At the risk of sounding dramatic- November 8th, 2016 changed my life. It’s not like everything was perfect and overnight it went to shit because a privileged white man won a race that he appeared to treat as a game of Monopoly. But kind of.
Now that the first 100 days of the Trump administration have come and gone, I have taken the time to reflect on how I have survived the daily news alerts on my phone, seeing his face on TV, and hearing his cavalier attitude as he talks about dropping bombs in countries with cultures he doesn’t understand.
You see, I too come from a world of privilege as a white middle-class American who won the birth lottery with parents that possess American passports. But I woke up the day after the election confused, depressed, deflated, angry, and hopeless. I couldn’t fathom how someone who spreads such hate and intolerance could have become the leader of a country that stands for liberty and justice for ALL.
As the days progressed I found solace in things like the Women’s March, talking to friends, working for an international human rights organization, and drinking a lot of wine. However, it wasn’t enough.
I kept hearing Trump’s voice describing nonchalantly how he repeatedly sexually assaulted women and got away with it. Then I realized, that was acceptable conduct to almost 50% of the voters who turned up to represent our country on that fateful day.
So on January 30th, ten days after the Presidential inauguration I packed up my bags and my passport, said goodbye to my co-workers, NYC apartment and job, and on February 1st I left the country.
I spent the next two months visiting 8 countries carrying my life on my back, sleeping in hostel dorms and in tents, and making international friends. By the time I landed back at John F. Kennedy International Airport, I was lighter, happier and at peace with the world.
While backpacking through Asia, I found the cure for Trumpitus.
Wandering through ancient ruins and exploring Buddhist temples certainly helped me find my inner zen, but the ingredients to this cure go much deeper than that.
Something happens to a person when they backpack, whether you are in Asia or South America.
The second you pack your life into a backpack, you are forced to simplify. You compromise luxury due to sheer lack of space. You choose your less fancy outfits and learn how many material possessions you can live without. You get down to the basics and are left with the purest version of yourself without clutter and responsibility getting in the way.
You leave your comforts behind and become an outsider in different cultures. You’re thrust into a world so different from your own, but you start to own it. You soak up new foods, music, and languages. You dare to take a bite of that unpronounceable street food. You venture out into jungles, the deep ocean, and other unknowns. You make foreign friends over coffee in hostel lounges.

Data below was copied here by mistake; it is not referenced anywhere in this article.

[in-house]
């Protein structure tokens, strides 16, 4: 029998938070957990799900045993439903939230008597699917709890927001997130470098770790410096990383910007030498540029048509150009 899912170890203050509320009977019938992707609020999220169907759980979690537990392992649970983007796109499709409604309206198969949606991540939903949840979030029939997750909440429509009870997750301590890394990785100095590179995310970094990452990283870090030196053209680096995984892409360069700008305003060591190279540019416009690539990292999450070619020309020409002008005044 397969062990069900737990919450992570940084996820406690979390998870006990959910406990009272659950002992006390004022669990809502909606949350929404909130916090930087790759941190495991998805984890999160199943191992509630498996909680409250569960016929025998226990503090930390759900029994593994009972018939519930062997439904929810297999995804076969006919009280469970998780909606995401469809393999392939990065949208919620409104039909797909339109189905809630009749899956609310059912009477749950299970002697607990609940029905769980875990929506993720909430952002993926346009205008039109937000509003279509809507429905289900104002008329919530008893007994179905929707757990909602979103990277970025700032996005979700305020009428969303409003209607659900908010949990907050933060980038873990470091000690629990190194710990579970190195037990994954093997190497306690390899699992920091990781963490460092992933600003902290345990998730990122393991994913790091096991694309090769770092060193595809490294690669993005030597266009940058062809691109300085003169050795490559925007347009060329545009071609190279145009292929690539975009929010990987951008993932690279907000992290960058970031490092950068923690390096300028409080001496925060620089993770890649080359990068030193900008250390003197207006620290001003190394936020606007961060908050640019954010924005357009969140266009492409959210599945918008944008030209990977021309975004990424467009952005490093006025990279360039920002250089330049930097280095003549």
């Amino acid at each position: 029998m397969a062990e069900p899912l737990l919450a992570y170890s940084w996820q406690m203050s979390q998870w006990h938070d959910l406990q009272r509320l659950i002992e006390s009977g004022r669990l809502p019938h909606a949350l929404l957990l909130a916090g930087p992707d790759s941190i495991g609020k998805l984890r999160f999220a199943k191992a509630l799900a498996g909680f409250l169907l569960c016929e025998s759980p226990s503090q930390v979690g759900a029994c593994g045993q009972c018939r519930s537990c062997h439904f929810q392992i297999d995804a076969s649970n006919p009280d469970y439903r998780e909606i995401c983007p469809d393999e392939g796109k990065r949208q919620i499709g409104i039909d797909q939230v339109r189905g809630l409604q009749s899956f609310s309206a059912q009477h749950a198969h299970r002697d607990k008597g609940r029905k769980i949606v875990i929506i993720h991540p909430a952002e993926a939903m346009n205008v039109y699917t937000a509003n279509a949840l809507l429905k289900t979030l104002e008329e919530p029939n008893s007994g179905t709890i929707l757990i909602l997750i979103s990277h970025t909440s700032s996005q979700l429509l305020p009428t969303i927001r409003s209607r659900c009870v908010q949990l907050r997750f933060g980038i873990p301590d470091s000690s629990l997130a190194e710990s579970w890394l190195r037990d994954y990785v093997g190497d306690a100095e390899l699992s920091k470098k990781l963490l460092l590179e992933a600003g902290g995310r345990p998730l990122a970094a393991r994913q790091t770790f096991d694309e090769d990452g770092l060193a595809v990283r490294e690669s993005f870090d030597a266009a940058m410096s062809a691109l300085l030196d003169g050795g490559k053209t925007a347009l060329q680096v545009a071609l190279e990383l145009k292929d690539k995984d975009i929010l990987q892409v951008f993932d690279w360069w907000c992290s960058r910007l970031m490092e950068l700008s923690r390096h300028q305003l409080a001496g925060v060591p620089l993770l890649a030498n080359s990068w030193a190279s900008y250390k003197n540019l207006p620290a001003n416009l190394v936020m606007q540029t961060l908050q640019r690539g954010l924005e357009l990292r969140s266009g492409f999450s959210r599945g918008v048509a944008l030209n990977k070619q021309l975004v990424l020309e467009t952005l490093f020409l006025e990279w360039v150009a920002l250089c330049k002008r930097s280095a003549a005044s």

But best of all, you let go. You let go of your need to control things. You let go of the stress that surrounds things you can’t control. You let go of your grief and your bitterness. Your blood doesn’t boil every time you see a news alert about an immigration ban. The burden you carry as an American starts to subside and you miraculously start to feel lighter with every bite of pad thai. Each conversation you have with a stranger feels more and more comfortable. Until suddenly you’re conversing about foreign politics with ease and almost without cringing at Trump’s name.
Because you realize, that Trump and his administration, and our struggle to cope with what it represents, is a blip in the grand scheme.
The ancient ruins of Angkor Wat were there long before Trump, and will remain an icon of history long after. Sometimes you just need to walk the grounds of something grand and old to remember where humans have been and what we are capable of.
In the end, his mark will be left by how much stronger he made us all with a much-needed wake-up call. November 8th certainly woke me up.
I realized that travel is more important now than ever.
If you decide to go backpacking to find your own cure for Trumpitus, you won’t have to go far or look hard. The people you share a dorm room with understand that different parts of the world have different things to offer. They appreciate diversity and sharing ideas, stories, and drinks. These people are building friendships over card games and anecdotes. They are bonding over travel mishaps, learning new languages, growing intellectually and falling in love with new people, places, and things. They are mini-ambassadors of their countries and they represent the pros and cons of their homelands. They recognize that the government and the people are separate entities and should not be judged in the same way. They get that we are all connected and driven by the same basic things. You will witness peace negotiations on micro levels in hostels as backpackers explain their cultures and accept each other’s differences with open arms. These people and concepts are our future, and they exist right now.
So keep marching, stay active and true to your beliefs, stay optimistic, but please whatever you do- make time to travel. And if you do pack your bags, travel in a way that exposes you to new things and people. Maybe go a little bit farther off the beaten path, choose a homestay or a hostel over a hotel, and take public transportation once in a while.
I promise if you do, you will obtain an education you cannot learn in a classroom. These lessons aren’t for sale, because they’re free and everywhere all the time. You may not understand everything you see, but you will realize it all has a purpose. Each language and culture balances each other out. No nation has it right, and no population should carry the burden of their government just because they were born there. We are all susceptible to pain and love, but together we ALL make up the human race.